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Shadows in the Desert: Ancient Persia at War (General Military) Paperback – March 24, 2009


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Product Details

  • Series: General Military
  • Paperback: 304 pages
  • Publisher: Osprey Publishing (March 24, 2009)
  • Language: English
  • ISBN-10: 1846034736
  • ISBN-13: 978-1846034732
  • Product Dimensions: 7.6 x 9.6 inches
  • Shipping Weight: 2.5 pounds
  • Average Customer Review: 4.6 out of 5 stars  See all reviews (31 customer reviews)
  • Amazon Best Sellers Rank: #1,963,582 in Books (See Top 100 in Books)

Editorial Reviews

Review

"In addition to the images and excellent maps, there are discussions of the way warfare was waged as well as the contributions of the societies in terms of arts and literature. We all owe a great deal to these ancient cultures as they have passed along much to succeeding generations. It is a book that once you start reading, will be drawn into it. It was one that I thoroughly enjoyed and I know that you will as well." - Scott Van Aken, www.modelingmadness.com (April 2009)

About the Author

Dr Kaveh Farrokh was born in Athens, Greece, in 1962 and immigrated to Canada in 1983. Kaveh has collected data and primary sources on Sassanian cavalry for 18 years resulting in travels to locations such as Naghshe-Rustam (Iran). He has given lectures and seminars in the University of British Columbia and the Knowledge Network Television Program of British Columbia and has written articles for various journals. Kaveh obtained his PhD in 2001 from the University of British Columbia where he specialized on the acquisition of Persian languages. He is currently a learning and career specialist in Langara College in Vancouver, British Columbia. He acted as a historical advisor on a film project titled Cyrus the Great, and has appeared on the History Channel documentary as an expert on the Persian Empire. The author lives in Vancouver, Canada.

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Customer Reviews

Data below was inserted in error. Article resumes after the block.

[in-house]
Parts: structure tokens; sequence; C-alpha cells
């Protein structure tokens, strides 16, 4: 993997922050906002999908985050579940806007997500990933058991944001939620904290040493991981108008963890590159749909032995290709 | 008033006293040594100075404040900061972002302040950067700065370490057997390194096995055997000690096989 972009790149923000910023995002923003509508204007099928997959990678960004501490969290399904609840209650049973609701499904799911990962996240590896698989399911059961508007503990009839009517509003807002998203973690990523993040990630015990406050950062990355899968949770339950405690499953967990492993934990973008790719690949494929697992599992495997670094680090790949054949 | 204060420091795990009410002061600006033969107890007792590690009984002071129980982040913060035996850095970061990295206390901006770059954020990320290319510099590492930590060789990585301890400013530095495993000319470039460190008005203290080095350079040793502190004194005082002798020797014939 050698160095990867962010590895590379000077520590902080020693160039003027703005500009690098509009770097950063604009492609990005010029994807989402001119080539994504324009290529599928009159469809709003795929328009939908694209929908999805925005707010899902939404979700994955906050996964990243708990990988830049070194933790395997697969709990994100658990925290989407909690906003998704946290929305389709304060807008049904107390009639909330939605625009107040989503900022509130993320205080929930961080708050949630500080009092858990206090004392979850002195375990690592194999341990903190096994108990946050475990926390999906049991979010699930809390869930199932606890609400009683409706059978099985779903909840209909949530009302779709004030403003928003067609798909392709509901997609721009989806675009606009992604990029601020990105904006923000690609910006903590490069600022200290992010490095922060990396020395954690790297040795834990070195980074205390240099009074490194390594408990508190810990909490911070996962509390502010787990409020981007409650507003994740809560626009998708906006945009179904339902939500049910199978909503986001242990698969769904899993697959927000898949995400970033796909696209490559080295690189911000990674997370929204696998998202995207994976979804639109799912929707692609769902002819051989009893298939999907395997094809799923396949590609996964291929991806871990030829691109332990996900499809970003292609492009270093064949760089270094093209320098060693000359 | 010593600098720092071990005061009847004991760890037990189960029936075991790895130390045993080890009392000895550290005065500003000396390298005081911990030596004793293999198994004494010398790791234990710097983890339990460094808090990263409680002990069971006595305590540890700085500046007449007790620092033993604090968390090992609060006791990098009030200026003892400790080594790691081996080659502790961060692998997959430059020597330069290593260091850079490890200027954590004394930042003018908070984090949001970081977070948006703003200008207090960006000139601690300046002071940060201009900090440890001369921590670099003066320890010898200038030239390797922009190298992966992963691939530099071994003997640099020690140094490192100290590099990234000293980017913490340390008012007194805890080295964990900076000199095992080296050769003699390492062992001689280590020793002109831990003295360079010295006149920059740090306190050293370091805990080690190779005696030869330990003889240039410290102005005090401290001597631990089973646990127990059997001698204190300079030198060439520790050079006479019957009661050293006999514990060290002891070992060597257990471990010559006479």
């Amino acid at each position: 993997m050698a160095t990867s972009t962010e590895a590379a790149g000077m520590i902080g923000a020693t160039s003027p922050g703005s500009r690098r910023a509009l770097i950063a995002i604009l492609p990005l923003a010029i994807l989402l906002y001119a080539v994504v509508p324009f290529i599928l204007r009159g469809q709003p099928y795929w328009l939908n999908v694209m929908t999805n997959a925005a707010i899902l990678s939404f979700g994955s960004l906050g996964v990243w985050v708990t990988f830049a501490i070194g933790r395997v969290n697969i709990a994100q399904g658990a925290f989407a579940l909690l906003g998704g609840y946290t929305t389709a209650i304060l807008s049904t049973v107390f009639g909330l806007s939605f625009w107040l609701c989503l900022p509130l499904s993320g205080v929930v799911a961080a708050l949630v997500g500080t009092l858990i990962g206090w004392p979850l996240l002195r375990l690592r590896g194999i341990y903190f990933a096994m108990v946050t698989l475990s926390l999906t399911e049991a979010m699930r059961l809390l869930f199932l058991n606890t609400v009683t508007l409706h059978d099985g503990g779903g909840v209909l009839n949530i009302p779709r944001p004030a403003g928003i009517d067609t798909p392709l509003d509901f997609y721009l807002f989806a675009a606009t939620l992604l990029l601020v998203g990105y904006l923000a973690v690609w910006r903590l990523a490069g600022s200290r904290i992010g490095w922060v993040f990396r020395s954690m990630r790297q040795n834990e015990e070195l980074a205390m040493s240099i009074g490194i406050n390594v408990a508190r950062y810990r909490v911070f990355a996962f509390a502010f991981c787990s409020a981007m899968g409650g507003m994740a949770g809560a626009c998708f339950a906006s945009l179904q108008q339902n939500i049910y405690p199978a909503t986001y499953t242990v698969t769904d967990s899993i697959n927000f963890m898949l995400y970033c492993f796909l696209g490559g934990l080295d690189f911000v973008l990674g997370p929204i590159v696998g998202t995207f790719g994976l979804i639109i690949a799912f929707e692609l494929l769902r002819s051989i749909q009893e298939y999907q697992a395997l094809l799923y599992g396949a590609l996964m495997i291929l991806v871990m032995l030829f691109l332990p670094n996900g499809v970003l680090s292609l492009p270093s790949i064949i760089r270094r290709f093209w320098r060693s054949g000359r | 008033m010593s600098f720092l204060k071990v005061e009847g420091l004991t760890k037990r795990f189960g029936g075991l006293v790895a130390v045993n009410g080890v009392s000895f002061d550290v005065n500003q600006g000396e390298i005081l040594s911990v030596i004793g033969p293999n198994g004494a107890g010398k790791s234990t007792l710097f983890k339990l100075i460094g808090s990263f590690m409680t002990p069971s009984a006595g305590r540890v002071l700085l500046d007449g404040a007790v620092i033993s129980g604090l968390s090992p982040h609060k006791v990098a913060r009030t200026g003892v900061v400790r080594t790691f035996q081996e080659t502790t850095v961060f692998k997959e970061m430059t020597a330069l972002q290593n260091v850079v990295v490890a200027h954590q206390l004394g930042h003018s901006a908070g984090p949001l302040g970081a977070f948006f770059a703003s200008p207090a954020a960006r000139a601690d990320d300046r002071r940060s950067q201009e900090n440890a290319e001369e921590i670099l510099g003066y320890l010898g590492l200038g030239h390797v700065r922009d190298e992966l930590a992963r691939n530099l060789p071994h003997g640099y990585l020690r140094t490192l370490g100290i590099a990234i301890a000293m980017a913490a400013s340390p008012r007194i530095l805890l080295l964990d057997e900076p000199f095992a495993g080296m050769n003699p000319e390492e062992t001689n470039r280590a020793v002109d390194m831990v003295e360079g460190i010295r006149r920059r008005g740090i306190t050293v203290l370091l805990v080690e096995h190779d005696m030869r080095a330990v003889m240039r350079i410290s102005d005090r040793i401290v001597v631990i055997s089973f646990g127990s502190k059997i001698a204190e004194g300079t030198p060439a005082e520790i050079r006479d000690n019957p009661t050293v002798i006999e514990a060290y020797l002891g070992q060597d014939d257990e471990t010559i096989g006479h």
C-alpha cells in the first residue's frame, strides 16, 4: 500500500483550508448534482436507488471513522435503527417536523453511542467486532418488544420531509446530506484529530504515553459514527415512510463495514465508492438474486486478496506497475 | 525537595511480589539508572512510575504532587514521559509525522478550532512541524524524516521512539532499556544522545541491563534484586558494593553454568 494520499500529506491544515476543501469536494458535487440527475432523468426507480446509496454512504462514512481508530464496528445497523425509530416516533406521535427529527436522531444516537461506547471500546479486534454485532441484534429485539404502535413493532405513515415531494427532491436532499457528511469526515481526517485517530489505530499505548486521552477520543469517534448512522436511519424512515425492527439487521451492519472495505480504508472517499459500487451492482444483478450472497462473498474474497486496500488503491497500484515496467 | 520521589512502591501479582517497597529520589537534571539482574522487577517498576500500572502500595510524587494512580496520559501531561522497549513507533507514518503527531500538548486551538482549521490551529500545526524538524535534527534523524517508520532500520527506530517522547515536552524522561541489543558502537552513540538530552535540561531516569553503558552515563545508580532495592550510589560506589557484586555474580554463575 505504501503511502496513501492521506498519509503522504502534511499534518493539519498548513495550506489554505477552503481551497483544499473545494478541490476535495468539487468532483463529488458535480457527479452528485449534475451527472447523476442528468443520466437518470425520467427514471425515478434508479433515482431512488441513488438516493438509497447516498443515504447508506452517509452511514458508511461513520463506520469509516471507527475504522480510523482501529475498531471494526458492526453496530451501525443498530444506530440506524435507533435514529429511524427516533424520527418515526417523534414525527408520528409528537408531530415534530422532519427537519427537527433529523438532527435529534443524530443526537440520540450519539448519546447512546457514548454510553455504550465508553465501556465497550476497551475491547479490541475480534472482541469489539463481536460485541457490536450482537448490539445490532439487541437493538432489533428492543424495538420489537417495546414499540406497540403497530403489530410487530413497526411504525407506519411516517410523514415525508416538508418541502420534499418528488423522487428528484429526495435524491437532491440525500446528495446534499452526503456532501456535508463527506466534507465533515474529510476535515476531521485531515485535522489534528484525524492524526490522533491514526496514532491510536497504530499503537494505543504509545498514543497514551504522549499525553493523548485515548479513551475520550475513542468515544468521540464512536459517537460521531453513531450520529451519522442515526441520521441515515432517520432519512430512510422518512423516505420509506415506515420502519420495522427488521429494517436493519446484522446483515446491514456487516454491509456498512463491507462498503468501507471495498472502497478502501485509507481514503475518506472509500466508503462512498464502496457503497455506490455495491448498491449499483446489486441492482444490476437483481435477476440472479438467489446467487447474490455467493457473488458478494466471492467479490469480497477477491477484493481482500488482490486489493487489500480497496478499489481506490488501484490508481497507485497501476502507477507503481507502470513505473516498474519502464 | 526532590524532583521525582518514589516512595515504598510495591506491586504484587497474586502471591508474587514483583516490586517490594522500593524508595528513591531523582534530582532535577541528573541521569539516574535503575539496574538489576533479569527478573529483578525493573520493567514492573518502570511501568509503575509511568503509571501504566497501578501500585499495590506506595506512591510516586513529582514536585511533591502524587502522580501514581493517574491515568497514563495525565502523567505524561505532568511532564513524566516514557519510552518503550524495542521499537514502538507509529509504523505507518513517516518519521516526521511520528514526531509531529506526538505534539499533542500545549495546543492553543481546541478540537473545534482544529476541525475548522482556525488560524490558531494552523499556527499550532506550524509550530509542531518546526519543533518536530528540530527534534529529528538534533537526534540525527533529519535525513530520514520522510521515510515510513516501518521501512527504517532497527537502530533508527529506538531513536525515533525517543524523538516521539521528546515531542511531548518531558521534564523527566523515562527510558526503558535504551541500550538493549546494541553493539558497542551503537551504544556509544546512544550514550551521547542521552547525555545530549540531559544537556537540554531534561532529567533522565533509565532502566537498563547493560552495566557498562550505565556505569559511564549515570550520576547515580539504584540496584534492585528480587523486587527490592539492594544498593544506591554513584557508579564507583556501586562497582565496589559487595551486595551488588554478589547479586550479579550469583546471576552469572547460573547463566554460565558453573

4.6 out of 5 stars
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Beautiful artifact pictures and nice maps.
Julian Schofield
The author does stress the important ramifications of that Arab conquest of one of the richest empires in the Western world-as Persia at that time was part of it.
Robert A. Lynn
I highly recommend this book to anyone interested in Persian history.
Interested reader

Most Helpful Customer Reviews

43 of 48 people found the following review helpful By Julian Schofield on July 27, 2007
Format: Hardcover
Outstanding book. Satisfying and informative read. Very well researched. Long overdue. Beautiful artifact pictures and nice maps. Fills a major gap in our knowledge of classical Iranian military and cultural history. This book will captivate anyone interested in strategic studies (as I am). Read it over two days (couldn't put it down). I look forward to the author's next book.

Not to detract from what is an outstanding study by a conscientious scholar, here are some general and specific issues:

1). The book is occasionally written dramatically rather than clinically, which can confuse some of the narrative (what is the difference between "completely" and "totally" crushed)?
2). There is an obsession with addressing the most ignorant of Western scholarship, when the average self-selected reader will have already accepted the author's (true) assertion that ancient Iran was VERY culturally and militarily influential.
3). The author is not without some bias: he over-associates the Iranians of Persia with the Iranians of Central Asia, and is constantly reporting the contributions of these pastoralists to the rest of the world. While they were important intermediaries (transmitting knowledge of the chariot from China to Greece), they are not Persian, even if they share common ancestry/culture (155). He also spends a whole paragraph seemingly to justify the legitimacy of the incorporation of Iranian Azerbaijan (122).